• In the first Christmas Episode of Community, "Comparative Religion," Shirley tries to stress the Christ aspect of the Christmas holiday by attempting to forbid Jeff from fighting a group of bullies who picked on Abed. She gives Jeff and the other study group members an ultimatum: anyone who fights the bullies or attends the fight as a spectator will be banned from the Christmas party. Ultimately inverted when Jeff finally gives into Shirley's demands, saying "What Would Shirley Do?" and gets punched several times; Shirley joins the rest of the study group in beating the bullies senseless.
  • Cobra Kai plays with this: the first students of the reactivated titular dojo are all bullied kids looking for a method to defend themselves, and Johnny wants them to develop inner strength and not have it become a Thug Dojo like it happened when he was a student and Kreese was the sensei... but because the only way Johnny knows how to teach is based on Kreese's methods, most (if not all) of his students become raging bullies anyway who "fight back" against their own bullies in a severely escalated fashion.
  • An episode in the Chilean version of Lo que callamos las mujeres tells about a mother who had a son who went to the wrong side of the law, but eventually thanks to her love and teachings he reformed and stopped some of his former gang to prevent a murder. Before the episode ends, one of the members of his former gang kills the boy close to his house and died in his mother's arms, seeing the last scene of the mother in the cemetery with his son's tomb.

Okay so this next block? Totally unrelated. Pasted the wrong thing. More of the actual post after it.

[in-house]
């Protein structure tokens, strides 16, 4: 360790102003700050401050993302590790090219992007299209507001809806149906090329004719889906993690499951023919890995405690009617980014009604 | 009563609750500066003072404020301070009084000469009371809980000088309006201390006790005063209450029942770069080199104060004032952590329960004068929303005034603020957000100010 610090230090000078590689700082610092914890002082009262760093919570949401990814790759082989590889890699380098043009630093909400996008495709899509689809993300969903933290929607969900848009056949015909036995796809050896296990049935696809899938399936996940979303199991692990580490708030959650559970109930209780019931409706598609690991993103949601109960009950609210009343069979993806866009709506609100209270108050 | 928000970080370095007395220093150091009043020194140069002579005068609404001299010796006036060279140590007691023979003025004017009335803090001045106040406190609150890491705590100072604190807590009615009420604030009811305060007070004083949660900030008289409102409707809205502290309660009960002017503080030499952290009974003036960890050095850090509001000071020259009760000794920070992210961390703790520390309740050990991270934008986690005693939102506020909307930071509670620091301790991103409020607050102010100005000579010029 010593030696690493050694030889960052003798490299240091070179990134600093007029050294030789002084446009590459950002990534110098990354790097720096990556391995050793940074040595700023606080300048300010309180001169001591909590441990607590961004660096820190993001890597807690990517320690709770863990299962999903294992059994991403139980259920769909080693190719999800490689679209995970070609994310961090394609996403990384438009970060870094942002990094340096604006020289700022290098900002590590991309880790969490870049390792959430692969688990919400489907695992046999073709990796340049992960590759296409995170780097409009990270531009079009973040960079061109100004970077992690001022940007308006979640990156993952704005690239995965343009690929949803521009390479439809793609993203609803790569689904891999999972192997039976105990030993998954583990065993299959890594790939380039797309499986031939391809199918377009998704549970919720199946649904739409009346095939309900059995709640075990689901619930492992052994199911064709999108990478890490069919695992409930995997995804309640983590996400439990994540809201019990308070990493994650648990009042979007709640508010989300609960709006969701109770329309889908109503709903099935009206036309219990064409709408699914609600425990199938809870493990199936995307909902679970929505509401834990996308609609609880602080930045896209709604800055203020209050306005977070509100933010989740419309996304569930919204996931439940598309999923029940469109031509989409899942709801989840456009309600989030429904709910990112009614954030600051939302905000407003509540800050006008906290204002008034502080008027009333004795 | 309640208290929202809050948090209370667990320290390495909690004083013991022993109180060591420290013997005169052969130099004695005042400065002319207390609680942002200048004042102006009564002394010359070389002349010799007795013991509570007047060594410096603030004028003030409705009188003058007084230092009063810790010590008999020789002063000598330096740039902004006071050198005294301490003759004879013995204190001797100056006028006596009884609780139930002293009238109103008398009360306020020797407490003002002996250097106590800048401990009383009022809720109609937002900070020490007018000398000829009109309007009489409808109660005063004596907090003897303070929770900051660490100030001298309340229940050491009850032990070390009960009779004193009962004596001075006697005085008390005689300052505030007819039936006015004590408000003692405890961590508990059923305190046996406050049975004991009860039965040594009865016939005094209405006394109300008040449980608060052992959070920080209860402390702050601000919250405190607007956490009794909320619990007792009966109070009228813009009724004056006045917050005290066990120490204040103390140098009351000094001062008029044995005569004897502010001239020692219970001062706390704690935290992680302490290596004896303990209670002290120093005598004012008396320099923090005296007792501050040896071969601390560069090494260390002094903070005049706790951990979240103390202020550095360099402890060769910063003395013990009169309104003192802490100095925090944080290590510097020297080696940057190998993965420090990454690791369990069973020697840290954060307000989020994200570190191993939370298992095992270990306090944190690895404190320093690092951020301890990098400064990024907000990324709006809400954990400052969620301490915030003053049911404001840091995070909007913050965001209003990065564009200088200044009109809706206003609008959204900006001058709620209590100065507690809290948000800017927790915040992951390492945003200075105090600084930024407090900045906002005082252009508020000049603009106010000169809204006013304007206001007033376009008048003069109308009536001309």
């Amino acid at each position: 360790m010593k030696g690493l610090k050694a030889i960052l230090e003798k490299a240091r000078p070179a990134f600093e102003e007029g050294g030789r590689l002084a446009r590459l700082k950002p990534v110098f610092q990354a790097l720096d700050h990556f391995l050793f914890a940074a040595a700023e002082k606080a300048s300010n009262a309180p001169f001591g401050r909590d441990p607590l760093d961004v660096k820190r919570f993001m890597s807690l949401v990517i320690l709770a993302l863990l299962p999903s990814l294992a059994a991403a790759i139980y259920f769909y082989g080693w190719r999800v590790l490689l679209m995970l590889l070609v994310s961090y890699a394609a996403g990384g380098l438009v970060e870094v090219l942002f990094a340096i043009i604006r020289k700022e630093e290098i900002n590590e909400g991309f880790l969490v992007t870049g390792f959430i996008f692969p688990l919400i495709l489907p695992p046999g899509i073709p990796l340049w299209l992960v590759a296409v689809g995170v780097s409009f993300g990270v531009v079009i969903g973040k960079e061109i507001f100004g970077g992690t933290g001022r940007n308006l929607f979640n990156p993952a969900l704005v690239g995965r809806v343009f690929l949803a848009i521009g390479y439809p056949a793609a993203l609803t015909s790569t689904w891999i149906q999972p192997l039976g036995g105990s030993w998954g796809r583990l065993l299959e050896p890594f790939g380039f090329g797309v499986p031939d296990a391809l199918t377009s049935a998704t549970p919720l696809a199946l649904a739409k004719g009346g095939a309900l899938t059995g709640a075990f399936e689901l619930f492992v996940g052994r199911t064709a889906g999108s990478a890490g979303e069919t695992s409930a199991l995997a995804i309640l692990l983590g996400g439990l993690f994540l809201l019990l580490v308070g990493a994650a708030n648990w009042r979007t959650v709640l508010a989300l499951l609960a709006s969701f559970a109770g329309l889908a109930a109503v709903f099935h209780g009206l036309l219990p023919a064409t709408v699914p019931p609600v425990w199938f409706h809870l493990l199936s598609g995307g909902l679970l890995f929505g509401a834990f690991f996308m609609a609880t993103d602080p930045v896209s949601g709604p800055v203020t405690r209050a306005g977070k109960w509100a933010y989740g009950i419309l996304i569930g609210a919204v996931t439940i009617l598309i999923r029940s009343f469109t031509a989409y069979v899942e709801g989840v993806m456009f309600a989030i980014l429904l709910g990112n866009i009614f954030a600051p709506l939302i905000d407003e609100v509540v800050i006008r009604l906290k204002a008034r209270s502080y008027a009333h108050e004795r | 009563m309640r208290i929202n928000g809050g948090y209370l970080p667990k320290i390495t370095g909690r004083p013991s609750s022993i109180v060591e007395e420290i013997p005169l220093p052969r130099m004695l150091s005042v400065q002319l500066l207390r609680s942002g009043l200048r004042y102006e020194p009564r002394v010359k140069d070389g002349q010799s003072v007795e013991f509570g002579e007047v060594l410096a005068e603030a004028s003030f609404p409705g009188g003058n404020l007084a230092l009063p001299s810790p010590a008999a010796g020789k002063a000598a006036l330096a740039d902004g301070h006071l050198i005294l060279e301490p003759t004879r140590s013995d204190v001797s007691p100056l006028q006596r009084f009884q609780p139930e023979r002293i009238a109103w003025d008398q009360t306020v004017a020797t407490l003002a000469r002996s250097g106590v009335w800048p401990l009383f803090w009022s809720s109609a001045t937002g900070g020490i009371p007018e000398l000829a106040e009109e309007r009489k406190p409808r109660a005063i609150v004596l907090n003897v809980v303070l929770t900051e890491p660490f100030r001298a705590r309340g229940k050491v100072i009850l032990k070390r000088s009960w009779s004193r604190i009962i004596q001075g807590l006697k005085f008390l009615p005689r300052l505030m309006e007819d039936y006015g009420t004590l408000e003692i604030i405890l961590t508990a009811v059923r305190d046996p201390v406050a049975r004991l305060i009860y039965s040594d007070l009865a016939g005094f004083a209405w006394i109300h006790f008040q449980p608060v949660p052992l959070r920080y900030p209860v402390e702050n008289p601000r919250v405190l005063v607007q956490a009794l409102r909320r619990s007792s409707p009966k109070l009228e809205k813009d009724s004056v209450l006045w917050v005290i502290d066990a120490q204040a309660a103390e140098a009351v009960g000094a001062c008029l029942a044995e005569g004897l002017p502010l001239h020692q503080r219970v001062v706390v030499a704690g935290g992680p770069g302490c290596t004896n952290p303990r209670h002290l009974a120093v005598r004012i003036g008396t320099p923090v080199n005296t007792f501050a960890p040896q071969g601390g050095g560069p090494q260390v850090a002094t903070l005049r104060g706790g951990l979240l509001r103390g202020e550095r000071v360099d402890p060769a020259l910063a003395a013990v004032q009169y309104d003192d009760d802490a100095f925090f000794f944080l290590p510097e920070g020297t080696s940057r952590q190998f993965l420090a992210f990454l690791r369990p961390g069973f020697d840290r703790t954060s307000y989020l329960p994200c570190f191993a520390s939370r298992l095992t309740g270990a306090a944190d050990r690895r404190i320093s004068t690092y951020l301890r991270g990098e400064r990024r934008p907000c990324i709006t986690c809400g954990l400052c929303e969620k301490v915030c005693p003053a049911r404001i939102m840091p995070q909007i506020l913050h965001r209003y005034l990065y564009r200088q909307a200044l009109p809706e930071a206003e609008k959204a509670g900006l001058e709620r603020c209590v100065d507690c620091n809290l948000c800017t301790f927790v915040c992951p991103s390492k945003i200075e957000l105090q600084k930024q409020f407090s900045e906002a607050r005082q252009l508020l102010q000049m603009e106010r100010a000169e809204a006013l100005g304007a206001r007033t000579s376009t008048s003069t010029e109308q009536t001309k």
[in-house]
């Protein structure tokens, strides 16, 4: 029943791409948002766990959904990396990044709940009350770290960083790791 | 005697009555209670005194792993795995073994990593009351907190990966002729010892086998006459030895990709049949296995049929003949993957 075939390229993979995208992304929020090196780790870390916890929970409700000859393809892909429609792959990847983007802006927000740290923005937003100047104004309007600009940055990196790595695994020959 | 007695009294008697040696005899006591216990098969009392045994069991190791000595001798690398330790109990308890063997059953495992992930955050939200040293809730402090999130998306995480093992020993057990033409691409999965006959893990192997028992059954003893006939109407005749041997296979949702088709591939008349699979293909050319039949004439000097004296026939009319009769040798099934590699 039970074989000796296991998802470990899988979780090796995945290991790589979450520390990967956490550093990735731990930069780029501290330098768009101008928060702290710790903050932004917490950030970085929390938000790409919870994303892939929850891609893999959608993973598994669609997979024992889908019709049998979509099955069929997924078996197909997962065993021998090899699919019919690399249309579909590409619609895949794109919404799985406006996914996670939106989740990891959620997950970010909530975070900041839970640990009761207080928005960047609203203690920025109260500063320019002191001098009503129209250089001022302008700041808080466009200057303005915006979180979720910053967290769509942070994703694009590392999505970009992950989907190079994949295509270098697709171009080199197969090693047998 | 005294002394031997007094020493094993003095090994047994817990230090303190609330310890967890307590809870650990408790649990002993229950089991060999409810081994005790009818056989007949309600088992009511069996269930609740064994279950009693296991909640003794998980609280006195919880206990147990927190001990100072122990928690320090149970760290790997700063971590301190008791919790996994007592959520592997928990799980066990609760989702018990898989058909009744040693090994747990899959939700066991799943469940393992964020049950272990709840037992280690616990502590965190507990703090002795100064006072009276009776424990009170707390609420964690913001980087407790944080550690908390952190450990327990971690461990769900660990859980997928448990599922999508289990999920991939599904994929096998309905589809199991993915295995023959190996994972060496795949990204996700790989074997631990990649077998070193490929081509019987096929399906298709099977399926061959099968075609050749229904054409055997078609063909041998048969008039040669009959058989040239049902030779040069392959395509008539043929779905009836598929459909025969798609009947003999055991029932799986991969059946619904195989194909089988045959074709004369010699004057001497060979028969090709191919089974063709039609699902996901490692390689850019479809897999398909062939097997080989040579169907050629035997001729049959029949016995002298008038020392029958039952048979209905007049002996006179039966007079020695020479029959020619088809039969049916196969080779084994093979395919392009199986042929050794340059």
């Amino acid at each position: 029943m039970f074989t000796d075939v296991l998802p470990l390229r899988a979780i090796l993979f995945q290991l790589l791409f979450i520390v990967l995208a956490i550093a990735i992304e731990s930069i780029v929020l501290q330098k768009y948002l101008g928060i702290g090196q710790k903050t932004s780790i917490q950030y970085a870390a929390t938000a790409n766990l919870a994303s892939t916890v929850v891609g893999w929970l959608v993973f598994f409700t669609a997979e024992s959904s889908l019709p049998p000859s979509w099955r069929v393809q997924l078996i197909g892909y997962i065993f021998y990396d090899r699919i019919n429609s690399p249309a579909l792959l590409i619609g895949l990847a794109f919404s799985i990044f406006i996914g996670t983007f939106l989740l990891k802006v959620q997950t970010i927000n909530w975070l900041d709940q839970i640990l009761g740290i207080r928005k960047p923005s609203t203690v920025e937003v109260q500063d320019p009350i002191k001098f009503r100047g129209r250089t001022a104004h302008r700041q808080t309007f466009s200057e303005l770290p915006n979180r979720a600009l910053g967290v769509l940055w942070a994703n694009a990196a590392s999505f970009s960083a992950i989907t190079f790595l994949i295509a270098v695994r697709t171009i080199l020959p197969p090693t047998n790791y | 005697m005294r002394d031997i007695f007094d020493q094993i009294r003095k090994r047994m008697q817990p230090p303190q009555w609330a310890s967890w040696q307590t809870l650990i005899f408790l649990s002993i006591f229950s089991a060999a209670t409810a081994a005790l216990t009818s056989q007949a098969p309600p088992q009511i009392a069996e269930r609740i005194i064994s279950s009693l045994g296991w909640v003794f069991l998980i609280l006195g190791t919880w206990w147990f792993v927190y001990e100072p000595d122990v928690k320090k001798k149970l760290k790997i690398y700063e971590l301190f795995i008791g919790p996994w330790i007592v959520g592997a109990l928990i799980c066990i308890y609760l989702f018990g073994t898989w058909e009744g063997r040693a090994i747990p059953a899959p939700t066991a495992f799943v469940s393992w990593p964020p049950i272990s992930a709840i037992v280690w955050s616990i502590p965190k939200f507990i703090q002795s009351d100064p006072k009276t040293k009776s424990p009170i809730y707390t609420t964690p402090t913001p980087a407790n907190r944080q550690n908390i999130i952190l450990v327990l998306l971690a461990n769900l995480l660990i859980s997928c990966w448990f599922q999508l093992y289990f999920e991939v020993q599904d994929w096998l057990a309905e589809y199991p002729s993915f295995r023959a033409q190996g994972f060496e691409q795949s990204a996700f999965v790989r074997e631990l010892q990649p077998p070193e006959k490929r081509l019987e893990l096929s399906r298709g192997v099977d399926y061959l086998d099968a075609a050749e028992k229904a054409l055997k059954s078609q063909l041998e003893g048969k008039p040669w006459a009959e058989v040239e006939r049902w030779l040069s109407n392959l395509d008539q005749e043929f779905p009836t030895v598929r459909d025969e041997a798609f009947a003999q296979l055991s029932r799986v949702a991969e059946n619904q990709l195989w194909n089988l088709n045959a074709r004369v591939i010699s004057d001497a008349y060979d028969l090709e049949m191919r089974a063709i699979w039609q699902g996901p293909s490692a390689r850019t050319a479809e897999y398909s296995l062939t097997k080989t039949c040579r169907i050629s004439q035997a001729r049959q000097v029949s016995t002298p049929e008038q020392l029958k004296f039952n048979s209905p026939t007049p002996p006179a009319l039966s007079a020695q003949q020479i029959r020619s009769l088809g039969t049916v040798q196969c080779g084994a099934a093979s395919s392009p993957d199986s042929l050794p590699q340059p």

Video Games 
  • Accel World: As Kuroyukihime is introducing Haru to Acceleration (essentially a mental time stop), they are interrupted by Haru's bully Araya. Kuroyukihime responds by taunting Araya, and Haru Accelerates for the first time with Araya's fist an inch away from his face. He initially suggests that he could use his new abilities to dodge the punch and fight back, but Kuroyukihime points out that this isn't likely to accomplish anything - instead she tells Haru to roll with the punch and knock over her table, then she slams herself into a wall and plays dead (complete with blood). Since they're surrounded by witnesses and security cameras, this results in Araya getting expelled and arrested. In other words, it is a reconstruction. Punching the guy, i.e. fighting, is not the answer, but doing something to punish the bullying is definitely okay. Unfortunately, he gets out on bail and tries to run them over with a car.